Advice Needed: Solaris And Security

UnixGuyUnixGuy Are we having fun yet?Mod Posts: 4,426 Mod
Hey guys, I am an old reader and newly registered :)


To be brief,

I have a humble experience in Sun Solaris, and there's a security certification in Solaris SCSECA , which I can take anytime soon.

I seek your advice on how to combine Solaris (and Unix in general) experience with security experience ???

and what good is it to have CISSP with Solaris experience ??


I mean, you security guys, do you see it a good combination to have both knowledge ??

of course from Unix Engineering/Design point of view, it's a big plus to have security background. But is there any rewarding specialization there ??

Im thinking of Security+ then CISSP, is this good ? do you have any other suggestiongs??
Certs: GSTRT, GPEN, GCFA, CISM, CRISC, RHCE

Check out my YouTube Channel!

Comments

  • sprkymrksprkymrk Member Posts: 4,884 ■■■□□□□□□□
    Hi Unixguy, welcome to the forums. icon_cool.gif

    I don't actually have an answer for you, but thought I'd bump your topic so it doesn't get buried. Sundays can be a little slow. Let's see if Keatron (Security Moderator) or one of the other guys can give you some pointers.
    All things are possible, only believe.
  • dynamikdynamik Banned Posts: 12,312 ■■■■■■■■■□
    Are you working with Solaris now?

    Security is a critical component of IT. Gaining security knowledge and experience will do nothing but help you.

    The CISSP is a very well-respected cert, and looks great just on it's on. It'll definitely compliment your other certifications. Keep in mind that they have a 5-year experience requirement. You can knock a year off of that with a qualifying certification, like the Security+, and another year with a qualifying degree. The SSCP is something else you may wish to consider; there is only a 1-year requirement for that.

    If you don't have a great deal of security experience, the Security+ is a great place to start. Although, you could probably go right to the Solaris security specialization without too much trouble, given your background.

    It would probably help to give a more complete description of your background and what your ultimate goal is.

    Just out of curiosity, what did you use to prepare for the Solaris certifications? I have the SCSA book by Sanghera. Any other suggestions?
  • shednikshednik Member Posts: 2,005
    dynamik wrote:
    Are you working with Solaris now?

    Security is a critical component of IT. Gaining security knowledge and experience will do nothing but help you.

    The CISSP is a very well-respected cert, and looks great just on it's on. It'll definitely compliment your other certifications. Keep in mind that they have a 5-year experience requirement. You can knock a year off of that with a qualifying certification, like the Security+, and another year with a qualifying degree. The SSCP is something else you may wish to consider; there is only a 1-year requirement for that.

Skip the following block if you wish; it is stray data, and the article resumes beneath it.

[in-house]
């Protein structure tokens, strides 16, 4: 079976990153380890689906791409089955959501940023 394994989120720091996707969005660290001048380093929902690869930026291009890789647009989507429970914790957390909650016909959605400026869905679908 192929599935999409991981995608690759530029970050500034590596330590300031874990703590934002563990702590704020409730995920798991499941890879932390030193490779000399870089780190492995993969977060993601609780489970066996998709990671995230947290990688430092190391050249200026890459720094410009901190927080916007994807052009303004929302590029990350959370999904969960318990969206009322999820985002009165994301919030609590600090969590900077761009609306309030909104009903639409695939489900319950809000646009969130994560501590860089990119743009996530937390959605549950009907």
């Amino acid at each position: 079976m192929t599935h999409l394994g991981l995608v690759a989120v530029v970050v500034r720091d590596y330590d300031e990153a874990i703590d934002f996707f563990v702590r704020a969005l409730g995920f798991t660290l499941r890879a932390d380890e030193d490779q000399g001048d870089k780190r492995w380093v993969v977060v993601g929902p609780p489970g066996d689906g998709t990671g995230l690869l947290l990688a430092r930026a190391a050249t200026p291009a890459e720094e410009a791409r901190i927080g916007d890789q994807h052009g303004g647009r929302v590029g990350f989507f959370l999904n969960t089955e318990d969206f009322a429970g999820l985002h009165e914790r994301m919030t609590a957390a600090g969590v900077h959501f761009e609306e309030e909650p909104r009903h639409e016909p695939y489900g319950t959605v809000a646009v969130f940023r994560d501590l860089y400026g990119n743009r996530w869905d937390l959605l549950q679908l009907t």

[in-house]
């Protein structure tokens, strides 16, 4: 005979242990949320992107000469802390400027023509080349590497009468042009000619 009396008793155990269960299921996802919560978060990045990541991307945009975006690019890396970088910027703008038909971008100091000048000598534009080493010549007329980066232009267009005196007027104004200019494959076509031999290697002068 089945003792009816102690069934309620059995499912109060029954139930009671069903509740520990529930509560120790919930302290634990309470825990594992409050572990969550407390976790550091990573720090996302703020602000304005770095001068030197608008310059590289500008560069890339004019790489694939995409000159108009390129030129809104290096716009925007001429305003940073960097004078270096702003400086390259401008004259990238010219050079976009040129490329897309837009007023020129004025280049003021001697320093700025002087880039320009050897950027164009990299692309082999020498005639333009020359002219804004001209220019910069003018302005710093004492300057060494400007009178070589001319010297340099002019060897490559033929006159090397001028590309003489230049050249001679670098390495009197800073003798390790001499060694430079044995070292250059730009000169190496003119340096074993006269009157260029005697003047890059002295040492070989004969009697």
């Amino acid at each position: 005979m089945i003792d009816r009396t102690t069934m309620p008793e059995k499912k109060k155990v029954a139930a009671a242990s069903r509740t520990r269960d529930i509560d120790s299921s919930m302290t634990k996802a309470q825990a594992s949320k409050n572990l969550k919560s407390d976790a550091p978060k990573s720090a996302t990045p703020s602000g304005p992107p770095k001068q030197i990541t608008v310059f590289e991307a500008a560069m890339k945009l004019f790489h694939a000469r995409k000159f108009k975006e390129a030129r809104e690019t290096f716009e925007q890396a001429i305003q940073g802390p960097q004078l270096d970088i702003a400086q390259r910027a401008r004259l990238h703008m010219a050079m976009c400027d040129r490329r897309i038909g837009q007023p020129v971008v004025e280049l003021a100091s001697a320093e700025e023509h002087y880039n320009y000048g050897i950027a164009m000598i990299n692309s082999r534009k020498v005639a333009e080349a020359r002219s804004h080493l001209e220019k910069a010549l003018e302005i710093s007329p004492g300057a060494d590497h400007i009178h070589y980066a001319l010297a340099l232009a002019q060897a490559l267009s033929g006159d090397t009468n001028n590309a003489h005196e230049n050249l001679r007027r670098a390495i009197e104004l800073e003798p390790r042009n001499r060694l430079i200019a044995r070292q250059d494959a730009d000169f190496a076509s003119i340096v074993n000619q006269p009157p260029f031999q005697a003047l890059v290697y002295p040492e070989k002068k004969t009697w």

If you don't have a great deal of security experience, the Security+ is a great place to start. Although, you could probably go right to the Solaris security specialization without too much trouble, given your background.

    It would probably help to give a more complete description of your background and what your ultimate goal is.
    I'd definitely have to agree with dynamik here, unless you have a heavy background with security already I'd start with Security+ and the Sun Security Cert best of luck to you!
    dynamik wrote:
    Just out of curiosity, what did you use to prepare for the Solaris certifications? I have the SCSA book by Sanghera. Any other suggestions?

    Just out of curosity what certification aren't you interested in dynamik icon_wink.gif
  • dynamikdynamik Banned Posts: 12,312 ■■■■■■■■■□
    shednik wrote:
    Just out of curosity what certification aren't you interested in dynamik icon_wink.gif

    Apple. 'bout it icon_lol.gif
  • UnixGuyUnixGuy Are we having fun yet? Mod Posts: 4,426 Mod
    sprkymrk wrote:
    Hi Unixguy, welcome to the forums. icon_cool.gif

    I don't actually have an answer for you, but thought I'd bump your topic so it doesn't get buried. Sundays can be a little slow. Let's see if Keatron (Security Moderator) or one of the other guys can give you some pointers.


    Thank you so much man, this is very nice of you. I've read many of Keatron posts and other posts by other members here, and you guys really helped me to make right decisions, and you convinced me to be patient to get work experience :)
    Certs: GSTRT, GPEN, GCFA, CISM, CRISC, RHCE

    Check out my YouTube Channel!